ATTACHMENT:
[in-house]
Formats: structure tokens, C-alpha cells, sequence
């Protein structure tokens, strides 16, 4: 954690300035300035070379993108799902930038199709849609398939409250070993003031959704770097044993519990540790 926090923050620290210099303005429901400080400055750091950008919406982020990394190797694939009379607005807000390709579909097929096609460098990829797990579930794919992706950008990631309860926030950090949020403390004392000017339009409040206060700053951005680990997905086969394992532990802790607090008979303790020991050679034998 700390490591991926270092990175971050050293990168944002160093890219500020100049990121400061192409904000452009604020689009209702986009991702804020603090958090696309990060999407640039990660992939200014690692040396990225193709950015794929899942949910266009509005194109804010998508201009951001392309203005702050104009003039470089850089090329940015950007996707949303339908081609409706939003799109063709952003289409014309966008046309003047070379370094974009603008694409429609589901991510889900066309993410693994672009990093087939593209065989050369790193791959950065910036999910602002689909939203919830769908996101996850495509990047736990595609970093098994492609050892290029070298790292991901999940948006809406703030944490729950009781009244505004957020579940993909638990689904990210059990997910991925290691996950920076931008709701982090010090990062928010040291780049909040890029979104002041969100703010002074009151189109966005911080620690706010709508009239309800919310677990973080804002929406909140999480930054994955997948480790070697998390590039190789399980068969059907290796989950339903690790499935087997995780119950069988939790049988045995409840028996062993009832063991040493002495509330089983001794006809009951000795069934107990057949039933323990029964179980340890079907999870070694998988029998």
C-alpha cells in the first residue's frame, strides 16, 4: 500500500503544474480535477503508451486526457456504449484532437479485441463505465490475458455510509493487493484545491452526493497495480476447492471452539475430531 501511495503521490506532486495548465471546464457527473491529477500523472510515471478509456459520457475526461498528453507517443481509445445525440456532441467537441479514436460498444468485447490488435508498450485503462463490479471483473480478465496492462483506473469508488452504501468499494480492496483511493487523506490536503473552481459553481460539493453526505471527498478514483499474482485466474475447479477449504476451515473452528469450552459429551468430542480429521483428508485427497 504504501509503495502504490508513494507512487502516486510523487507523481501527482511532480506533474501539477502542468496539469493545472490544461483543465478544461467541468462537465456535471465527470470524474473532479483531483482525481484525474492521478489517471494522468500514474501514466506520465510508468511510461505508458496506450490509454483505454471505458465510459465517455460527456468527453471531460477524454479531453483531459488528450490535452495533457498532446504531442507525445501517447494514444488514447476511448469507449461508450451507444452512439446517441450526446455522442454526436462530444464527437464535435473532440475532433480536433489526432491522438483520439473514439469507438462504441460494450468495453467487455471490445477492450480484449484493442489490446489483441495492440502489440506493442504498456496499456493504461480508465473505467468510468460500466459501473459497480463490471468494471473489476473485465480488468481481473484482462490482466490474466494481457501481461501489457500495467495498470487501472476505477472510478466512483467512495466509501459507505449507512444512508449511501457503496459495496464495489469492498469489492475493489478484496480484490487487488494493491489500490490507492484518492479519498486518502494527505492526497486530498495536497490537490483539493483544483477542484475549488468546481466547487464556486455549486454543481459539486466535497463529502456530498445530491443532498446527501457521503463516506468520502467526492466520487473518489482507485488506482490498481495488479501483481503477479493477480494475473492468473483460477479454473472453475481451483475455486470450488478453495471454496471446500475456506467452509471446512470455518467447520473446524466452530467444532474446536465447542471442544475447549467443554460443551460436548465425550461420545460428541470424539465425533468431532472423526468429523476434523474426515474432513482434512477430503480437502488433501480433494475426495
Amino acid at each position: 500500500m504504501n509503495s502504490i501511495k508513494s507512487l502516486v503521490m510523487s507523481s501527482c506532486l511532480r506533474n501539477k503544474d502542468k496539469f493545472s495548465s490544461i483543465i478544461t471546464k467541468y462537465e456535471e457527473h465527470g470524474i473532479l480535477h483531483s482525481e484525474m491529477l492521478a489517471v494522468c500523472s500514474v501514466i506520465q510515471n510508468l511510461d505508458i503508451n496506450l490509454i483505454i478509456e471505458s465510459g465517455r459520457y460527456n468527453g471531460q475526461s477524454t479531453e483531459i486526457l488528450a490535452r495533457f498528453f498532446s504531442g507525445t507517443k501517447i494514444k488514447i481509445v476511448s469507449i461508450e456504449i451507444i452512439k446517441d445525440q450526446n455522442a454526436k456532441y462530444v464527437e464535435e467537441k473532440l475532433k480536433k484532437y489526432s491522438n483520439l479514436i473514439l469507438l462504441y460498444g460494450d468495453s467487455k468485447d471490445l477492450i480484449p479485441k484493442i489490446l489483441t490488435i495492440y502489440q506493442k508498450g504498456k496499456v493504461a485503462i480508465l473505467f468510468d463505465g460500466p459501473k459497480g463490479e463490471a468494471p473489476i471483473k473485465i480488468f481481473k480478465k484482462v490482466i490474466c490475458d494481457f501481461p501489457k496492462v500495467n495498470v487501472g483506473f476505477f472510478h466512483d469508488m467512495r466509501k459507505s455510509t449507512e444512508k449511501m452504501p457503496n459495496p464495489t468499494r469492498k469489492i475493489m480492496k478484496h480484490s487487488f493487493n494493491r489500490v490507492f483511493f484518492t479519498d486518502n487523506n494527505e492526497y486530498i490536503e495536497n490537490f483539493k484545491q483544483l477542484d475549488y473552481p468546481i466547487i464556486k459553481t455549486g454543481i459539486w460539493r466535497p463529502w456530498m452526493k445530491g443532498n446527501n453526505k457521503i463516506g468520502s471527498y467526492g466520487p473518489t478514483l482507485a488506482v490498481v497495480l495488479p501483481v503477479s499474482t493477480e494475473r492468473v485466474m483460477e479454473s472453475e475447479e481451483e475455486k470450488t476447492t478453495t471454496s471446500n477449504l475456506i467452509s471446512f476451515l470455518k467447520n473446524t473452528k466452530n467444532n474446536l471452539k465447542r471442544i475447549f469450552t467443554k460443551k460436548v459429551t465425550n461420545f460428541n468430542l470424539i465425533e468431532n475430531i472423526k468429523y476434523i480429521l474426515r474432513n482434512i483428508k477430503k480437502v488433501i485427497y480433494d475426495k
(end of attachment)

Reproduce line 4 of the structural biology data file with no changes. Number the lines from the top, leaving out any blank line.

C-alpha cells in the first residue's frame, strides 16, 4: 500500500503544474480535477503508451486526457456504449484532437479485441463505465490475458455510509493487493484545491452526493497495480476447492471452539475430531 501511495503521490506532486495548465471546464457527473491529477500523472510515471478509456459520457475526461498528453507517443481509445445525440456532441467537441479514436460498444468485447490488435508498450485503462463490479471483473480478465496492462483506473469508488452504501468499494480492496483511493487523506490536503473552481459553481460539493453526505471527498478514483499474482485466474475447479477449504476451515473452528469450552459429551468430542480429521483428508485427497 504504501509503495502504490508513494507512487502516486510523487507523481501527482511532480506533474501539477502542468496539469493545472490544461483543465478544461467541468462537465456535471465527470470524474473532479483531483482525481484525474492521478489517471494522468500514474501514466506520465510508468511510461505508458496506450490509454483505454471505458465510459465517455460527456468527453471531460477524454479531453483531459488528450490535452495533457498532446504531442507525445501517447494514444488514447476511448469507449461508450451507444452512439446517441450526446455522442454526436462530444464527437464535435473532440475532433480536433489526432491522438483520439473514439469507438462504441460494450468495453467487455471490445477492450480484449484493442489490446489483441495492440502489440506493442504498456496499456493504461480508465473505467468510468460500466459501473459497480463490471468494471473489476473485465480488468481481473484482462490482466490474466494481457501481461501489457500495467495498470487501472476505477472510478466512483467512495466509501459507505449507512444512508449511501457503496459495496464495489469492498469489492475493489478484496480484490487487488494493491489500490490507492484518492479519498486518502494527505492526497486530498495536497490537490483539493483544483477542484475549488468546481466547487464556486455549486454543481459539486466535497463529502456530498445530491443532498446527501457521503463516506468520502467526492466520487473518489482507485488506482490498481495488479501483481503477479493477480494475473492468473483460477479454473472453475481451483475455486470450488478453495471454496471446500475456506467452509471446512470455518467447520473446524466452530467444532474446536465447542471442544475447549467443554460443551460436548465425550461420545460428541470424539465425533468431532472423526468429523476434523474426515474432513482434512477430503480437502488433501480433494475426495